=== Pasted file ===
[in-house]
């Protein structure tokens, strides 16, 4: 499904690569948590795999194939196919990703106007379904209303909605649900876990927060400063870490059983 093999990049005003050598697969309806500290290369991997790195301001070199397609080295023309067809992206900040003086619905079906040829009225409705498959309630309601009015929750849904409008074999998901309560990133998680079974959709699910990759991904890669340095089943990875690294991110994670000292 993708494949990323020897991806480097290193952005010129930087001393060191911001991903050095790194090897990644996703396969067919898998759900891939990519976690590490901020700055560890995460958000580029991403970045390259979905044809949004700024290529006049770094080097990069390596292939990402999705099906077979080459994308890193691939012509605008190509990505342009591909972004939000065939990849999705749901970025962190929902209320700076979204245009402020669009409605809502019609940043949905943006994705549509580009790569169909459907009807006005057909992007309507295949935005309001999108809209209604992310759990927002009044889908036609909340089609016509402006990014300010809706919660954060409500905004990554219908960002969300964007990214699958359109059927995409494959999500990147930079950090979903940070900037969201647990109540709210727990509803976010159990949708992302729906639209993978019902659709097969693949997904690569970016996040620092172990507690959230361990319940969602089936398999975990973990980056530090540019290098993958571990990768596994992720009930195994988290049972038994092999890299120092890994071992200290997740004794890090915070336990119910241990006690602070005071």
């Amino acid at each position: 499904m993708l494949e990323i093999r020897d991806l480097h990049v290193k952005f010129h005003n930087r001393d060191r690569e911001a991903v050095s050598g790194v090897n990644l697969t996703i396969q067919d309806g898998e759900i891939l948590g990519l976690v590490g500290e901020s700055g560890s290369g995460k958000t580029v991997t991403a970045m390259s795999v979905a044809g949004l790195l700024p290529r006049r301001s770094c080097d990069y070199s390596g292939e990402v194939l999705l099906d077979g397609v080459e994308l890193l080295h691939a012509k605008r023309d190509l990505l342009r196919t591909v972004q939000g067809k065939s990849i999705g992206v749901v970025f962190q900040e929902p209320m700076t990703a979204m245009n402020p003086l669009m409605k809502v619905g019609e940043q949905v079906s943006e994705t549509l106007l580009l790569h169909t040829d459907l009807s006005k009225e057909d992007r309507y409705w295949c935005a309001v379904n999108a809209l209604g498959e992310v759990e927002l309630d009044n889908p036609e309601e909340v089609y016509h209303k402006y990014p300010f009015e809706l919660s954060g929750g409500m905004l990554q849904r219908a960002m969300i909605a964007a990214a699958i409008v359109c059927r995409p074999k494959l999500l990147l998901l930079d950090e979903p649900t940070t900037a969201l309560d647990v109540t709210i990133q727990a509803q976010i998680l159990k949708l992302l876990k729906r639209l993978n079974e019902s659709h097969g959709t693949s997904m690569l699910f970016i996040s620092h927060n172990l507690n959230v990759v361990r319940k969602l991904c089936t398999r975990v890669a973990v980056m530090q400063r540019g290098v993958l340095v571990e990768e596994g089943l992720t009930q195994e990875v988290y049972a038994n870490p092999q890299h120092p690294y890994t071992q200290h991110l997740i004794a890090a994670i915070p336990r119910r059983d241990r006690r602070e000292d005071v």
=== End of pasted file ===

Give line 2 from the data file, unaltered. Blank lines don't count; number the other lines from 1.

């Protein structure tokens, strides 16, 4: 499904690569948590795999194939196919990703106007379904209303909605649900876990927060400063870490059983 093999990049005003050598697969309806500290290369991997790195301001070199397609080295023309067809992206900040003086619905079906040829009225409705498959309630309601009015929750849904409008074999998901309560990133998680079974959709699910990759991904890669340095089943990875690294991110994670000292 993708494949990323020897991806480097290193952005010129930087001393060191911001991903050095790194090897990644996703396969067919898998759900891939990519976690590490901020700055560890995460958000580029991403970045390259979905044809949004700024290529006049770094080097990069390596292939990402999705099906077979080459994308890193691939012509605008190509990505342009591909972004939000065939990849999705749901970025962190929902209320700076979204245009402020669009409605809502019609940043949905943006994705549509580009790569169909459907009807006005057909992007309507295949935005309001999108809209209604992310759990927002009044889908036609909340089609016509402006990014300010809706919660954060409500905004990554219908960002969300964007990214699958359109059927995409494959999500990147930079950090979903940070900037969201647990109540709210727990509803976010159990949708992302729906639209993978019902659709097969693949997904690569970016996040620092172990507690959230361990319940969602089936398999975990973990980056530090540019290098993958571990990768596994992720009930195994988290049972038994092999890299120092890994071992200290997740004794890090915070336990119910241990006690602070005071």